Writer, editor and comics event organizer Richmond Clements reports on his visit to Malta as a guest of the island’s increasingly popular annual comic convention. British guests this year included Dave Gibbons, Sean Azzopardi, Tim Perkins, Dez Skinn and other creators from around the globe…
I was lucky enough to be a guest at the Malta Comic Con this year.
So, while this is a kind of review/overview of the event, I will freely admit that a lot of what I say may be swayed by my position as a guest.
First off: Malta itself. It is gorgeous. A truly stunning place with thousands of years of history oozing out of every corner, and inhabited by some of the most warm and friendly people I have ever encountered. The weather was, for the most part, great. (Well, I thought it was great. The locals seemed to consider temperatures in the mid-teens to be signalling the next Ice-Age, but it was t-shirt and shorts weather for me!)
The venue, St James Cavalier in Valletta, is one that any other convention on the planet would struggle to match. Certainly, it’s the only convention that I am aware of that is held in a 700 year old fort! Tables are spread throughout the venue on multiple floors. This did make for an initial bit of confusion when finding your way about, but after a lap or two, things were a lot clearer.
And there were an impressive array of books for sale. They ranged from the usual dealers selling graphic novels and action figures, to some incredible local talents.
One of these books is Pilot. The publishers and creators, all local Maltese folks, had just published the second edition in time from this convention. It is an astounding book, both in the production value and content. It is something all involved should be very proud of. In my opinion, it’s matching in quality anything I have seen for a UK publisher. Seek this book out and order yourself a copy if at all possible.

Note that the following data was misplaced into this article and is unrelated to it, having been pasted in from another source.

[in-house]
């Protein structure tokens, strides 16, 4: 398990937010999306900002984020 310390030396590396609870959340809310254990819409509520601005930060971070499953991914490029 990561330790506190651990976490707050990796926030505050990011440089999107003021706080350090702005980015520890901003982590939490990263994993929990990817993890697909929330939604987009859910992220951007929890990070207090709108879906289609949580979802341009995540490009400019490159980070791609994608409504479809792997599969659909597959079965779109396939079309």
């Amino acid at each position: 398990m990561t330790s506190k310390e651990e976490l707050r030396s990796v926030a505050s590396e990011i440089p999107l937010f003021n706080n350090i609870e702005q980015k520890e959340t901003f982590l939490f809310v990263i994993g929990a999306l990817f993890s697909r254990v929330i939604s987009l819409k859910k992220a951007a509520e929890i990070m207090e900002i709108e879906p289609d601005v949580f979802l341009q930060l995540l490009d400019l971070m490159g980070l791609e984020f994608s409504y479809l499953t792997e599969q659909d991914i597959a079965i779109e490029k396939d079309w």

As usual, the event was held over the weekend, and even though there were a few last-minute cancellations, most of the guests managed it, and from what I heard, all of them enjoyed themselves.
The venue and general size of the event help lend it a wonderful, friendly atmosphere. The kind of atmosphere that Hi-Ex!, which I co-organize in Inverness has, in fact. There were a lot of families and children there, and all were enjoying themselves.
It is always pleasing to talk to people who don’t read comics, but thought they’d turn up and have a look, and then they end up buying some stuff. This, to me, is what these events are all about: introducing comics to a new generation and showing them the possibilities and scope of the medium.
So, on our final night in Malta, we had a wonderful meal with all the remaining guests and organisers. I was forced to eat octopus. (Not like in Oldboy, though).
After the meal, there were, of course, a few speeches.
During one of these, organiser Chris Le Galle said that one of their ambitions is to try to create a comic community in Malta.
Well, Chris, from what I seen over the weekend, you can stop trying. You have already done it. There is a vibrant and exciting comics community in Malta, and these guys are to be thanks for it.
What they need now is support to help make it grow. So, buy their comics and visit their convention! And don’t think it’s out of your price range either. It cost me less to go to Malta than to the Bristol Convention, after all…
• The Pilot Comic Anthology Richmond mentions above is a collection of short comics, each drawn and written by a different artist or author. Every volume of Pilot features a new theme, the first one being Steampunk and the second and latest book being Medieval. The book places a strong emphasis on variation of comic styles and stories that can be enjoyed by a wide variety of audience.
If you’re interested in purchasing Pilot, drop an email to firstname.lastname@example.org